The new dimensions, however, preserve what has always been one of the Avalon’s most important selling points – its spacious interior.  If we have one complaint it’s the center seat in the rear which isn’t as comfortable as it was in the previous version of the car.

Overall, the architecture of the instrument panel and center stack are nicely executed and help create a sense of having more space in the front seat.

The materials used in the interior of the 2013 Avalon have been upgraded and include hand-stitched premium soft-touch material that helps give the cabin a more personal feel. In addition, the car is also equipped with new technology such as paddle shifters, quadrabeam headlights, blind spot-monitoring, capacitive touch-controlled switches, and rear-seat airbags.

Avalon's new hybrid drivetrain delivers 40 mpg.

Toyota is offering two different powertrains on the Avalon. There is a 3.5-liter, 90-degree, DOHC, six-cylinder engine with Variable Valve Timing with Intelligence that produces 268 horsepower at 6,200 rpm and 248 lb.-ft. of torque.

In addition, the 2013 Avalon also can be ordered with the latest iteration of the Toyota Hybrid Synergy Drive. Here, that includes an Atkinson cycle four-cylinder gas engine attached to a hybrid transaxle that acts as a power-split device between the I-4 and two high-output electric motors housed in the transaxle.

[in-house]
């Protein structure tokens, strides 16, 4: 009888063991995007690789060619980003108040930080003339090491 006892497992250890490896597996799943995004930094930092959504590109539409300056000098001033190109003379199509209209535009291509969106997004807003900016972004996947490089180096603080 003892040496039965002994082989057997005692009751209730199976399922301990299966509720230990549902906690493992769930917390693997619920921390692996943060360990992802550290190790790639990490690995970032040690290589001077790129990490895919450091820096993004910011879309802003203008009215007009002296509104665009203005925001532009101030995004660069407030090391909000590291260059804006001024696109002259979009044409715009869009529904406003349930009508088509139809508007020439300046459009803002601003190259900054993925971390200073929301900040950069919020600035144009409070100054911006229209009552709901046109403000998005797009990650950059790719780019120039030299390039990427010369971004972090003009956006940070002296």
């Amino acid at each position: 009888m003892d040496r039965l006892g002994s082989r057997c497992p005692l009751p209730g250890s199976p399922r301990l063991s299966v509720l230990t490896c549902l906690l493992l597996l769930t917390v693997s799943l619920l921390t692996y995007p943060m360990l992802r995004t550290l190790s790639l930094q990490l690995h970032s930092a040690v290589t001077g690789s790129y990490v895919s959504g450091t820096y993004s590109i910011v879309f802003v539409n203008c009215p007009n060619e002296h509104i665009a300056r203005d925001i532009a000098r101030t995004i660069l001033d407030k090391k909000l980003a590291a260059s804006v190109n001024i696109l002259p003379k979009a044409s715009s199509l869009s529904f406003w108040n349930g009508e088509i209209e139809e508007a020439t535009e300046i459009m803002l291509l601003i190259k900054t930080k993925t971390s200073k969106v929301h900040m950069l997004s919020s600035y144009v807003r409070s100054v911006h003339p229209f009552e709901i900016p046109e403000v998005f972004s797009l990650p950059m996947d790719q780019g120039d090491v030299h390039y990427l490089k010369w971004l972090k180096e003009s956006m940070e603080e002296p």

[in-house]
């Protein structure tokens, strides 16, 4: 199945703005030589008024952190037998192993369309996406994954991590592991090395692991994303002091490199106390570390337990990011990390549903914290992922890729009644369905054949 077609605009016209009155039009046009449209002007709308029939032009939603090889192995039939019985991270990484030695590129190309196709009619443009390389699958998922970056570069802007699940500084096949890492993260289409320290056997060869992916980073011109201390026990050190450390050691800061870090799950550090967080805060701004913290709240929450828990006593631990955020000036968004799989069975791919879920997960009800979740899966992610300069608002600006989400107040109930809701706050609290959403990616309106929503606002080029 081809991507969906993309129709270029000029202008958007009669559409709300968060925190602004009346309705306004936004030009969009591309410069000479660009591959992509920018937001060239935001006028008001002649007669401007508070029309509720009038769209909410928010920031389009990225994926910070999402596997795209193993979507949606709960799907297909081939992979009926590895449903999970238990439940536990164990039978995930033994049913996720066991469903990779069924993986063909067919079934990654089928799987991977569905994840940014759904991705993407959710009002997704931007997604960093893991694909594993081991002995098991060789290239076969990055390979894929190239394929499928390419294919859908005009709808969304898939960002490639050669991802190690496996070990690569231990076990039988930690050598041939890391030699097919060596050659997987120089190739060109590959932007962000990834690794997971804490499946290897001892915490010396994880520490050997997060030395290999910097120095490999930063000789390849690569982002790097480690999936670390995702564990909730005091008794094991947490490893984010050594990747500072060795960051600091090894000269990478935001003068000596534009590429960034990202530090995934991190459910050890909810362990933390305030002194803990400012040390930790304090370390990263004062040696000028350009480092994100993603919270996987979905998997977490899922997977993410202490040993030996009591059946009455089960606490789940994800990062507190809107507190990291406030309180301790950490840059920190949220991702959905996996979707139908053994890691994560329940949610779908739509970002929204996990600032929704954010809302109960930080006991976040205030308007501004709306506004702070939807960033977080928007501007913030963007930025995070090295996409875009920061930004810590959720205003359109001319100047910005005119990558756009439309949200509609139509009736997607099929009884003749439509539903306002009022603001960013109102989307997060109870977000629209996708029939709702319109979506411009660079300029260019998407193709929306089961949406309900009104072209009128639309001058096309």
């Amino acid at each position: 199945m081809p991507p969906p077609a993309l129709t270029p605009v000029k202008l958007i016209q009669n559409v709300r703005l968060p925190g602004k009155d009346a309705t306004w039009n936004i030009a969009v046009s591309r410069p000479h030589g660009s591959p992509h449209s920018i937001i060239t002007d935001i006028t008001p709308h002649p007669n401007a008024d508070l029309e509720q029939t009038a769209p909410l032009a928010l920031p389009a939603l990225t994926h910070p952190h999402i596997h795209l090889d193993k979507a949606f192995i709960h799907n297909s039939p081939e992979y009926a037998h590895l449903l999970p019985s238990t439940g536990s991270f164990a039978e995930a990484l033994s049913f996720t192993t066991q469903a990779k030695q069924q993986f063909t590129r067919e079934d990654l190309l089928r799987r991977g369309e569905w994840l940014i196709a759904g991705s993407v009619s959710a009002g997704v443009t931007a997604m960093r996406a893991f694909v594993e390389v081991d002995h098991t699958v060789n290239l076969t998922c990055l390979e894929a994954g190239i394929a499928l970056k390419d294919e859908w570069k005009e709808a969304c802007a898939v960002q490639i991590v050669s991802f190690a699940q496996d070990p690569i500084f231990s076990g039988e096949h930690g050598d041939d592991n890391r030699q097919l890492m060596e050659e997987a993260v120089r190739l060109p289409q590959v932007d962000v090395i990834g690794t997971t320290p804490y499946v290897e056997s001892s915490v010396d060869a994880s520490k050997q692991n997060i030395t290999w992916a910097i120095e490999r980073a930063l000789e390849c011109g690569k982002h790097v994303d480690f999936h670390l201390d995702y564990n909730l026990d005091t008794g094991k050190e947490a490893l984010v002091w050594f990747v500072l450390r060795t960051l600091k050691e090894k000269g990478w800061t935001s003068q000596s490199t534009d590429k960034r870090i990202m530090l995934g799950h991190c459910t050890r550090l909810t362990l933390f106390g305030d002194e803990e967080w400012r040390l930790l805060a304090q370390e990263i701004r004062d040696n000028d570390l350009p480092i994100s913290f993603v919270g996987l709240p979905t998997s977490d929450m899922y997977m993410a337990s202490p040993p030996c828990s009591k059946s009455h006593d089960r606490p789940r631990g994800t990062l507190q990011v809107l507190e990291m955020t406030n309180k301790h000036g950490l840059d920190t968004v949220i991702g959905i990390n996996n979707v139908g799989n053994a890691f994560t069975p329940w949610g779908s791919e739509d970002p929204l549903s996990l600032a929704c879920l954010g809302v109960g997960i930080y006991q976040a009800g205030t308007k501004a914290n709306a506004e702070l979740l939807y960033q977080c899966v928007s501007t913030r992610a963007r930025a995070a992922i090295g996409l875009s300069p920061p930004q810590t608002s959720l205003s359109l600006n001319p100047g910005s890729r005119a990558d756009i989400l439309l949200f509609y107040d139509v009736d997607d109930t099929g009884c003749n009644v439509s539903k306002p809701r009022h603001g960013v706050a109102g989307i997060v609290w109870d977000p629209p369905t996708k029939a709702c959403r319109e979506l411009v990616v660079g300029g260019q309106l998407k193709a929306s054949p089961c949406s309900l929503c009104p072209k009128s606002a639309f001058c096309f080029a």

One of the motor/generators (MG1) is driven by the engine and functions as a starter and generates electrical power to operate the second electric motor/generator (MG2) and charge the hybrid battery. The second motor (MG2) operates independently to help the gasoline engine.

The most popular powertrain package is likely to be the sportier 3.5-liter V-6.

Overall, Toyota’s engineers have chipped away at the rough spots in the Synergy Drive and the new Avalon Hybrid certainly represents one of the system’s best applications yet. With a combined drive rating of 200 horsepower, it delivers solid fuel economy of 40 miles per gallon and will accelerate from 0 to 60 in about 8.0 seconds, according to Toyota estimates.

Out on the road, the hybrid power train is virtually invisible. There’s a bit of that CVT rubber banding in situations demanding aggressive acceleration – the tach revving to red line and holding there as the car itself races to catch up.  But you don’t get the sense that you might be standing still like you do in a couple of Toyota’s other hybrid applications.

In addition, the suspension of the Avalon Hybrid has been nicely tuned to neutralize the extra weight and the electric power steering combines to make the car into a quite competent driving machine under a variety of conditions, including tight turns and corners.